Well, the problems I’ve experienced with the service to this point lead me to believe it’s not ready for primetime. It worked for most of a day, but now it doesn’t and it leads to 404 Not Found errors when I click a link. I’m back to using Lessn.
Several months ago I read about an awesome, simple URL shortening program called Lessn. It’s a simple installation on a web server that lets you use a custom shortening domain name (in my case, jerz.us) so you don’t have to use things like ow.ly (which embeds a frame on the page that has to be removed by the user) or tinyurl.com, which is just not as interesting or unique. Lessn did its job for me, but always lacked an easy way to track the clicks. I haven’t worried too much about that in the time I used Lessn, simply because I didn’t care who was clicking the things I shared with jerz.us. It was mostly my way of linking back to my own blog (which I can track anyway) or passing along links through Twitter.
A couple of weeks ago I came across a link to bitly.pro’s new service. It is free and based on the popular link shortener bit.ly. To use it, you add your own custom shortening domain and begin creating links. For instance, jerz.us/a7ilo5 links to twitter.com. bit.ly/a7ilo5 also links to Twitter. It just takes the normal short code for a site and uses my domain to display it. As I typically do with this site, I had to test it out. So I asked for an invitation and received one last week.
After setting up my domain with bitly.pro, my initial thought was how do I make this an easy thing to use with Twitter on my iPhone. I use Tweetie 2, easily my favorite client of the five or so I’ve tried. Tweetie has an option to customize which URL shortener you use when you ask it to shorten links for you (from the accounts page, select Settings > Services > URL Shortening). I went immediately to the custom shortening option and attempted to plug in the necessary things, which boils down to the API endpoint used by bit.ly. After tweaking the endpoint to read:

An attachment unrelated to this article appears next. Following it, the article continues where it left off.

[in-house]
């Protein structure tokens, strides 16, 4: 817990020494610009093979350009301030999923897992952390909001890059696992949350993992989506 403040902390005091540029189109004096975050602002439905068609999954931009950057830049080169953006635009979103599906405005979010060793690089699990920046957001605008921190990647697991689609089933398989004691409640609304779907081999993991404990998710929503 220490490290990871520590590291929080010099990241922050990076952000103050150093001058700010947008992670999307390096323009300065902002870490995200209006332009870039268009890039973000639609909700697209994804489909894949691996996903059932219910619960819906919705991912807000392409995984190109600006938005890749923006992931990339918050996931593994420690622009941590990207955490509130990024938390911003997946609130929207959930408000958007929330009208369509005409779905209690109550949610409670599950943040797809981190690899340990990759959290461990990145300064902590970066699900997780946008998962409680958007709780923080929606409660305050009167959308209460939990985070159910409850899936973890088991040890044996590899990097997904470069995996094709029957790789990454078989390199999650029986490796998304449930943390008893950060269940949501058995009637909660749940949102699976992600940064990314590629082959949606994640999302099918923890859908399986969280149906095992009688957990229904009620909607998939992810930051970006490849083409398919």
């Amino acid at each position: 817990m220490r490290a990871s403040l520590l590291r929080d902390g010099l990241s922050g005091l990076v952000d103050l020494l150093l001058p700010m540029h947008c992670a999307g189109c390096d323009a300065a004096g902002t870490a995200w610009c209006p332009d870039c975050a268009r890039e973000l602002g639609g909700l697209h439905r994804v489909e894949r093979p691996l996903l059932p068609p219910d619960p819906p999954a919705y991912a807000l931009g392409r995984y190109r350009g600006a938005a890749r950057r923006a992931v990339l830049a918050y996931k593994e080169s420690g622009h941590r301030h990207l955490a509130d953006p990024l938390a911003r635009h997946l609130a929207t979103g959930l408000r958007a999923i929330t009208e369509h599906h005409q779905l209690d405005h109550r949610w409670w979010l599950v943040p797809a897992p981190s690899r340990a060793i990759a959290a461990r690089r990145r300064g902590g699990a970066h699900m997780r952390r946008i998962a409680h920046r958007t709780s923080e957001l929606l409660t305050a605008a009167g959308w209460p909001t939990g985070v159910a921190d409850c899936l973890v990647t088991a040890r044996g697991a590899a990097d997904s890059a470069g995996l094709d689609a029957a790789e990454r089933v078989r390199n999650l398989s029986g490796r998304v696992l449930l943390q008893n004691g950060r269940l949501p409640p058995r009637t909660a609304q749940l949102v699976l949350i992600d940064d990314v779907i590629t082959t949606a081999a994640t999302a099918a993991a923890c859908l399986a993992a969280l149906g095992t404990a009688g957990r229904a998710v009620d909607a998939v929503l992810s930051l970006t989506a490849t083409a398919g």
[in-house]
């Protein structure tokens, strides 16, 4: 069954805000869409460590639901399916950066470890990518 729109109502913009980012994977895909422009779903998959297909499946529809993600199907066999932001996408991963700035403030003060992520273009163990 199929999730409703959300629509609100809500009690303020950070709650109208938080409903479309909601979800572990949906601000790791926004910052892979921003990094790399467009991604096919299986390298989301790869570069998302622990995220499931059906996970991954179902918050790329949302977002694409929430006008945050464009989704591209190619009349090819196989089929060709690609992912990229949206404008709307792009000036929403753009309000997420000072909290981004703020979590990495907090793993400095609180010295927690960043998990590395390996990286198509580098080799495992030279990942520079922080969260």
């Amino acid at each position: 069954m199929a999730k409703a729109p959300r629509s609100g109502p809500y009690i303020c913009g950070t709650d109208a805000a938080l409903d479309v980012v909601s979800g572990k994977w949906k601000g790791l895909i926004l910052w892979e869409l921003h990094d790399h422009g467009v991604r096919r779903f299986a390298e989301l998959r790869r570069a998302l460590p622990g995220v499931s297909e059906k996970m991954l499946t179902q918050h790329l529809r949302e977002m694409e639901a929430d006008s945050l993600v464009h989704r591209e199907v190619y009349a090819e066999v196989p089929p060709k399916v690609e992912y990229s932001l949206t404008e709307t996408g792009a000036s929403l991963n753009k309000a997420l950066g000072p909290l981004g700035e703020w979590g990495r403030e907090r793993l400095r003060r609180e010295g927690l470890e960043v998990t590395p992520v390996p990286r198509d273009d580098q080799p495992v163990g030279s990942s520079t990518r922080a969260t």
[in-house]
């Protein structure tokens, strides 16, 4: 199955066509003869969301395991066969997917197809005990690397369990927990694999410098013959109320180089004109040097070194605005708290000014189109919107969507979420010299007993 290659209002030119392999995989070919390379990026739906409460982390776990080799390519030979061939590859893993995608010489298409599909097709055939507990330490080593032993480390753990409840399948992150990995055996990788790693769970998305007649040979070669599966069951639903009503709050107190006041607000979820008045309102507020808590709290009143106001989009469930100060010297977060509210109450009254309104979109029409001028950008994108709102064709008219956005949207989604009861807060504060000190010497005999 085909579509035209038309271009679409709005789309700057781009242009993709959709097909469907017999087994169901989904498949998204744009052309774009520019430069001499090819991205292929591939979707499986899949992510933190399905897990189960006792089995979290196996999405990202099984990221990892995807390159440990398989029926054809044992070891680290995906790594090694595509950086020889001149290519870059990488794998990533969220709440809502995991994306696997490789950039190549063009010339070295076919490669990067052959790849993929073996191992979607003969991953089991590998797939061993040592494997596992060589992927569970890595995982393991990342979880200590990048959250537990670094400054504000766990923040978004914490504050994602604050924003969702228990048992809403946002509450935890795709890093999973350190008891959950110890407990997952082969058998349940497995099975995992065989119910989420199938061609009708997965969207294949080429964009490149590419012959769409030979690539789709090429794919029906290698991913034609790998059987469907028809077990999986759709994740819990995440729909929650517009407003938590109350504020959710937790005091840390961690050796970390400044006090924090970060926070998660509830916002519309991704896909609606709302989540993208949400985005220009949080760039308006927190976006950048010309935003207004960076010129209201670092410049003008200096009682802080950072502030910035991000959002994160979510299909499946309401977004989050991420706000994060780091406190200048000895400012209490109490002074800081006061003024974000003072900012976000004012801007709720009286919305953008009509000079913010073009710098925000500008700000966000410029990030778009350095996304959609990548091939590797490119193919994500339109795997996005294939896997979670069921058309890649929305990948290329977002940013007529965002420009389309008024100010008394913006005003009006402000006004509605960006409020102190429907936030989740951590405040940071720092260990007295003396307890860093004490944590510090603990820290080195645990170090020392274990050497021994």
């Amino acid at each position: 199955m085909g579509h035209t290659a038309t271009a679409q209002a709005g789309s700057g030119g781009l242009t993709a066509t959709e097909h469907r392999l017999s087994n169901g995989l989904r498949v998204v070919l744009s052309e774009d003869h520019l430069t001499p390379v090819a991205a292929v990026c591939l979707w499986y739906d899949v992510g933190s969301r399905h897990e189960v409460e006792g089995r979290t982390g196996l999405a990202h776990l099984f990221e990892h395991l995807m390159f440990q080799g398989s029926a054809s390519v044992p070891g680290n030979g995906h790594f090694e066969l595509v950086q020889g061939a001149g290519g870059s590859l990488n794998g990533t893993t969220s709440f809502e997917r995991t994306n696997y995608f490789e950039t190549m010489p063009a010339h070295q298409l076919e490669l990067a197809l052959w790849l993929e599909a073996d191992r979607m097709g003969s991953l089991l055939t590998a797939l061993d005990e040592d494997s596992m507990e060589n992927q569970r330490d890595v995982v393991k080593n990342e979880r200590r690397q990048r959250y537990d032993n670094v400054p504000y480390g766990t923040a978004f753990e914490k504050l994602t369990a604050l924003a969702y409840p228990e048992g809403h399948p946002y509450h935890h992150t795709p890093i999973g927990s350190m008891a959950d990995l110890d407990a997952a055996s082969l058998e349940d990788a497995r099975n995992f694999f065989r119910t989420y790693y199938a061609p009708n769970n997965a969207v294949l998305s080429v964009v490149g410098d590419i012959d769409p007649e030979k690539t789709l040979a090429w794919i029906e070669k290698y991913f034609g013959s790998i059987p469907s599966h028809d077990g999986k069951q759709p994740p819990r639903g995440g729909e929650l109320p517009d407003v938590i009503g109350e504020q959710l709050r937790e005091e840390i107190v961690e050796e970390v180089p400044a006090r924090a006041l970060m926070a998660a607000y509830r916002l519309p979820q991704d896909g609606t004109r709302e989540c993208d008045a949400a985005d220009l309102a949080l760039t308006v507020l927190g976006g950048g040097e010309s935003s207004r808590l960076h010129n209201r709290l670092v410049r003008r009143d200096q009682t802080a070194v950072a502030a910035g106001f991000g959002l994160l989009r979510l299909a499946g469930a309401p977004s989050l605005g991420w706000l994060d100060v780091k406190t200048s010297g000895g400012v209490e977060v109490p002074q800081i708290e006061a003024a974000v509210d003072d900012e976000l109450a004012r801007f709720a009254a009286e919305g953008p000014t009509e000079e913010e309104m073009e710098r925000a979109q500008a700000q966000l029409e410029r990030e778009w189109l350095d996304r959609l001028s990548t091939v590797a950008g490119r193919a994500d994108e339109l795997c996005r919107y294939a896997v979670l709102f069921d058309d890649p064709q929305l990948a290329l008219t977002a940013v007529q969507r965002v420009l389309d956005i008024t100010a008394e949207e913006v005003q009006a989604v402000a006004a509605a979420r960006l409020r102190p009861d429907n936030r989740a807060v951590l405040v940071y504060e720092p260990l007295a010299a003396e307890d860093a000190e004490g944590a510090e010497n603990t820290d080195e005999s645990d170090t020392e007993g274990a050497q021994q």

http://bit.ly/api?api_key=API_KEY &username=USERNAME &password=PASSWORD&url=%@
I tried shortening a link. It still came out with a bit.ly address. According to the bitly.pro FAQs, this should not be this difficult:
Will my custom domain work with 3rd-party tools?
Once a custom domain has been configured for your bitly.Pro account, all 3rd-party tools that allow you to enter your bit.ly username and API key will now shorten URLs with your custom domain.
I read that, re-read it, and kept tweaking. Finally, I noticed something helpful while looking at the Tweetie screen for selecting the URL shortening service. Bitly.pro was telling me that any use of one of their services would result in my custom domain replacing their link.
Basically, I was doing it wrong. It was actually easier than I made it out to be. So I chose j.mp as my service and tried again. Voila, it worked. I had to enter my username and API key (from the Accounts page, select Settings > Services > API Keys), which you can get at the bit.ly account page after logging in.
This opens up a new dimension for a small publisher like me. I get a free service that uses my own custom domain for shortening links. I also get to use that service wherever I like (be it on my desktop or mobile), and it tracks the clicks for me, which allows for further testing and knowledge of what I’m doing. This will also serve as a cool experiment for initiating the same thing at work.